Chemical weapons and poison gas were first used in a military context 100 years ago as World War One raged across Europe. Scientists from both sides tried to offer a treatment and remedy for the effects of the poisonous gas that had started to be used on the battlefield.
At the time, this branch of science was still in its infancy and experimentation was central to its development. Many scientists would use their own bodies to test and trial treatments and medical procedures. But this was controversial even in the early 1900s.
When chemical weapons made their first appearance on the battlefield, there was an urgent need for scientists to establish a treatment. Many exposed themselves to the harmful gasses and poisons. Some suffered permanent damage or injury; others even gave their lives.
In the spring of 1915, the German army dispatched 150 tons of chlorine gas onto the Allied troops at Ypres. Some troops had been provided with masks and oxygen so that they could breathe clean oxygen, but the majority of the front-line infantry just had basic masks, and the protection was useless. Around 1,000 French soldiers lost their lives in the attack.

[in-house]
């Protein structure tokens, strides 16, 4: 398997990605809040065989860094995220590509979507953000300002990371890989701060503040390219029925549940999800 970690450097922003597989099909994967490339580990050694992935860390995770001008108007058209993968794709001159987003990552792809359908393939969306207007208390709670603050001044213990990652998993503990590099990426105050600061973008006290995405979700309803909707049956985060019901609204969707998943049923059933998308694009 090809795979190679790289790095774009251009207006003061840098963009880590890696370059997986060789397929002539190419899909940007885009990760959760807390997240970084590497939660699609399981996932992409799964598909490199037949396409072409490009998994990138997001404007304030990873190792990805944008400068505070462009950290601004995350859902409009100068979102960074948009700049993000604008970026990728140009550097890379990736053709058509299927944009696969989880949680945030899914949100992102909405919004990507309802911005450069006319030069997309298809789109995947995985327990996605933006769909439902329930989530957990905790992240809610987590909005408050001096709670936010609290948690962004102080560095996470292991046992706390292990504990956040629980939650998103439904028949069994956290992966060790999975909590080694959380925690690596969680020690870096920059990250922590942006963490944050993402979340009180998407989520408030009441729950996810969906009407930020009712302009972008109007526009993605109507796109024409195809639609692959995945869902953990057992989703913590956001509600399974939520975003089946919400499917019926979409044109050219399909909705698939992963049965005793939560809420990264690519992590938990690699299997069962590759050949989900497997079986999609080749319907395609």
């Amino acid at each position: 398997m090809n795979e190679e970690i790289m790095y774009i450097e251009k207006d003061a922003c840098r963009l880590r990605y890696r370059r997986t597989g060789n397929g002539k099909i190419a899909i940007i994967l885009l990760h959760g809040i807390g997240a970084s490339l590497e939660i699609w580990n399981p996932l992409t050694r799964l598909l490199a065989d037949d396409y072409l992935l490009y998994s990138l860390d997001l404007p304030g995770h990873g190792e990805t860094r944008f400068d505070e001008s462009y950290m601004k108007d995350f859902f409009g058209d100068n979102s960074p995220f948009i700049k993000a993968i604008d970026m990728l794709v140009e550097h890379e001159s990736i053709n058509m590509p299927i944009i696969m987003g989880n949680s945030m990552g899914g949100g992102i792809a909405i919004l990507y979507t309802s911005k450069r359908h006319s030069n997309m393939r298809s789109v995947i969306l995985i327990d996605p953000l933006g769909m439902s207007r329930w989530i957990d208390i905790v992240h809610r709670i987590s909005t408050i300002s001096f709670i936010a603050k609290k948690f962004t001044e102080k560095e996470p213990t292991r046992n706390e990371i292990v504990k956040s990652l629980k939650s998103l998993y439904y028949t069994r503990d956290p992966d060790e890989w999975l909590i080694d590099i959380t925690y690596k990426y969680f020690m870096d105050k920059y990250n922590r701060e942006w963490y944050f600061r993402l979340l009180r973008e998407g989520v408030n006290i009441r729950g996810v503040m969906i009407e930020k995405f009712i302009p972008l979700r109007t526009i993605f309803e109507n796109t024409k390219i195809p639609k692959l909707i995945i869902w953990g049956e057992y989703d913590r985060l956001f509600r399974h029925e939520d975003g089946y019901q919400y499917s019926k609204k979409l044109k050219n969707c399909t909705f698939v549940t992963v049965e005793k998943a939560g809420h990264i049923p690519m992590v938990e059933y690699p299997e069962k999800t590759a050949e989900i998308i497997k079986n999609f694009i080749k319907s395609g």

The smell of chlorine gas began to be recognized on the battlefield, as it would spread for miles. The troops began to understand that a cloth, drenched in water or even urine and placed over the mouth and nose, could stop its deadly effects.
A couple of days after the initial attack, Canadian troops armed themselves with buckets of water and cloths for soaking, once their sergeant worked out what they needed to do in order to protect themselves. Nuns at a nearby convent also came to the rescue of Allied troops by making 3,000 lint mouth and nose masks, which they distributed far and wide.
It was British chemist George Pollitt who developed the first official army instructions for troops to prepare wet cloths and breathe through them when a chlorine gas attack occurred.
Meanwhile, the British Government was busy developing an improved gas mask that could stop the deadly effects of the gas. A pad respirator was soon developed by Herbert Baker, a chemistry professor at Imperial College, London.
The pad was soaked in a mix of sodium hyposulphite, sodium carbonate, and glycerine – a combination that would neutralize the effects of poisonous gas.